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How can developing countries smaller than many multinational companies secure successful trade deals? Research by Associate Professor Emily Jones is helping to show the way.

Secretary-General Scotland and the Hon. José Jardim, Finance Minister, Curacao - The Commonwealth via Flickr CC BY-NC 2.0

Trade is vital for small developing countries: it can help them to achieve their development objectives and bring about lasting economic and social change. But how do you negotiate a trade deal when you are smaller and weaker than the countries you want to negotiate with, and in some cases smaller than multinational companies? Emily Jones, now Associate Professor in Public Policy at the Blavatnik School of Government, carried out research which examined why some small nations achieve success in trade negotiations, while others fail. Crucially, the research was then turned into a handbook that is now widely used by negotiators.

The obstacles to successful trade are significant. Globally, there is a complex network of trade agreements, often brokered by the richest and largest countries who set the agenda, and this puts small developing countries at a major disadvantage. In order to address these challenges, Dr Jones worked closely with the Commonwealth Secretariat and a group of experienced negotiators from a range of small developing countries, under the direction of Ngaire Woods and Carolyn Deere-Birkbeck.

The results, published as a book entitled Manoeuvring at the Margins, challenged the conventional view that it was mainly ‘institutional weakness’ that made small developing countries unsuccessful negotiators. For the first time, the researchers systematically gathered and analysed the views of small states themselves on the constraints they faced and identified some important lessons:

  • Power asymmetries between countries cannot be ignored, and it is crucial to recognise and acknowledge this, rather than pretending that small states can be raised to the level of equal players.
  • Factual knowledge (such as an understanding of World Trade Organization law) is important, but there are many other fundamental skills that are not specifically taught in certain states – including manoeuvring, strategy and psychological techniques.
  • A great deal of wisdom exists amongst small states about how to maximise their chances in negotiations, but this does not necessarily get distilled and transferred to others who might benefit.
  • Some of the key constraints faced by small states are in fact not external, but arise from the way in which they choose to prepare and organise for the negotiating process.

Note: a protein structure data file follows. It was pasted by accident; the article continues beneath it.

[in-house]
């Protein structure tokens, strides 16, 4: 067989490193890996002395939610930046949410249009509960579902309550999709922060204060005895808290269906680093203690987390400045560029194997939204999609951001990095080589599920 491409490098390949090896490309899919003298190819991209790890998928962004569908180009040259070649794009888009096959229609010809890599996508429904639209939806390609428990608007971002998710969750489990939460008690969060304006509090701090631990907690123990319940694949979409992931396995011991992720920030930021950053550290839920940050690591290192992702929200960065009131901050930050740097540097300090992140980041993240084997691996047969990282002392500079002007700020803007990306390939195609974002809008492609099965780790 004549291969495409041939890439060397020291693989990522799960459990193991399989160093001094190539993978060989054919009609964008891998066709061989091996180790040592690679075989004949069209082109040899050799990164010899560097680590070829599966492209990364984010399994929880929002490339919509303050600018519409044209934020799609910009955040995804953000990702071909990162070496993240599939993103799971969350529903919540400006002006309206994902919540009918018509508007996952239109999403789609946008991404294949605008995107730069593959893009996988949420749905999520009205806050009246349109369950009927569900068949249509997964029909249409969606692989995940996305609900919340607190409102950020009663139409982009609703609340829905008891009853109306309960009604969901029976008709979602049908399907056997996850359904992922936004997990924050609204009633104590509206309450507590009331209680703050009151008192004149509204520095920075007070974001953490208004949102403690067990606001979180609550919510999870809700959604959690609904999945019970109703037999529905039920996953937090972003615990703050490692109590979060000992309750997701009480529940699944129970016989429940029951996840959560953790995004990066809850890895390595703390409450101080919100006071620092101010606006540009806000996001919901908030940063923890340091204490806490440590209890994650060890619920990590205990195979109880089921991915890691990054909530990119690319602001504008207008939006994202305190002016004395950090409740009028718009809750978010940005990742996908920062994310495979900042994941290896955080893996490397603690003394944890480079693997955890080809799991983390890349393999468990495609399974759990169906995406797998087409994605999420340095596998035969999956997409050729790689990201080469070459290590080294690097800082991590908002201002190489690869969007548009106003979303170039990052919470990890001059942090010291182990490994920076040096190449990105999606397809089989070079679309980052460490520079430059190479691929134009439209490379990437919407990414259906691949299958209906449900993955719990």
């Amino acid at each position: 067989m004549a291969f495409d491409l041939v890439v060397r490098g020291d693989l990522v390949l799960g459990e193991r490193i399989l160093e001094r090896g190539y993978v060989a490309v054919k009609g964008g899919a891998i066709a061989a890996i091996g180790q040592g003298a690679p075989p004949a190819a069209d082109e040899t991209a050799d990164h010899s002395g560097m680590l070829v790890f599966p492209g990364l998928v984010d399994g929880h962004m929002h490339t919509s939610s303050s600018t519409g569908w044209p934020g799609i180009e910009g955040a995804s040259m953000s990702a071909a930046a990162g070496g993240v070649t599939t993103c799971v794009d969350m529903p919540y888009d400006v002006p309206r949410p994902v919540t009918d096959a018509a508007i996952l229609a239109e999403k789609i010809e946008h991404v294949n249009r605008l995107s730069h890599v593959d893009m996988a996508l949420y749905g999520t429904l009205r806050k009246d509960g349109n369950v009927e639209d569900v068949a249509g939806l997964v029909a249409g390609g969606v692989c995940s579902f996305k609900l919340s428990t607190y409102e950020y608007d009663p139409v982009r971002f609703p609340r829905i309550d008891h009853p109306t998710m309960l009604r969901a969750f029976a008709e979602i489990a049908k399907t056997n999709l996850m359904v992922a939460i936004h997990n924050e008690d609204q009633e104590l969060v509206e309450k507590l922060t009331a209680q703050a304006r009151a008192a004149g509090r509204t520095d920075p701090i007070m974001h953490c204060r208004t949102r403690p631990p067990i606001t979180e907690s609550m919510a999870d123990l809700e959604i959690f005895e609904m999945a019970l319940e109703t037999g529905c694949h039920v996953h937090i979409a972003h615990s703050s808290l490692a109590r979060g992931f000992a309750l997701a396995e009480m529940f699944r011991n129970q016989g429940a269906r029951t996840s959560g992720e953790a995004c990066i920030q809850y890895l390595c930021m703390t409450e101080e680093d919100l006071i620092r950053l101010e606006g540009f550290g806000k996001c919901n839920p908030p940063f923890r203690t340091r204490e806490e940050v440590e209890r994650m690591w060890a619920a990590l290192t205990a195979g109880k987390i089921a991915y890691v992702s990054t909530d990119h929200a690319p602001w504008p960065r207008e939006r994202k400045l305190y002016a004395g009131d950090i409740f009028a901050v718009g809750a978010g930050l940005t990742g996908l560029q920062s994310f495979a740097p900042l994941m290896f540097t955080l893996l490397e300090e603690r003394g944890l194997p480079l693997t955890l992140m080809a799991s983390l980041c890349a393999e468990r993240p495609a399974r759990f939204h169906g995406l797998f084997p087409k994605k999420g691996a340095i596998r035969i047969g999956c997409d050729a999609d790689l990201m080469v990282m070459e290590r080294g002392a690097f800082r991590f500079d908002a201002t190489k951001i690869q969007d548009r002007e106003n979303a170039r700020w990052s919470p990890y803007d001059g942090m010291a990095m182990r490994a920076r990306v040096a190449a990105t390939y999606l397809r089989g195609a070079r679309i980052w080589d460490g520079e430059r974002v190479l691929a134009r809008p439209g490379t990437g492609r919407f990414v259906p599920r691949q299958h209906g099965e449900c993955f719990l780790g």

Conducting and publishing this research was an important development – but the next step enabled the findings to have real impact amongst the people who most needed it.

In collaboration with the Commonwealth Secretariat, Dr Jones created a ‘how-to’ handbook entitled Negotiating Against the Odds – aimed specifically at trade negotiators from small developing countries. This is the first guide of its kind to provide practical advice for small states on negotiating effectively with larger parties and avoiding common pitfalls. It drew extensively on real-life case studies to illustrate the tactics that smaller countries could use, even when faced with financial and human resource shortages, or pressure tactics from larger countries.

The guide has sold more than 1000 copies and has been purchased by or passed on to numerous government officials in developing countries with responsibility for trade negotiations. It is also used in training programmes. Dr Jones recently ran a 3-day executive training course for 35 senior Indonesian government officials in Jakarta, building from the research in her book. In the wake of Brexit, she is now helping to train UK government officials for upcoming trade negotiations. Dr Jones regularly presents her work on the World Trade Organization’s Advanced Trade Policy Course, reflecting the book’s much wider application.

Assad Bhuglah, Director of Trade Policy at the International Trade Division, Mauritius, describes the book as ‘a ray of hope to small states’ – a tribute to the way the guide pulls together many different perspectives from academic research into a coherent practical framework.

Research funded by the Commonwealth Secretariat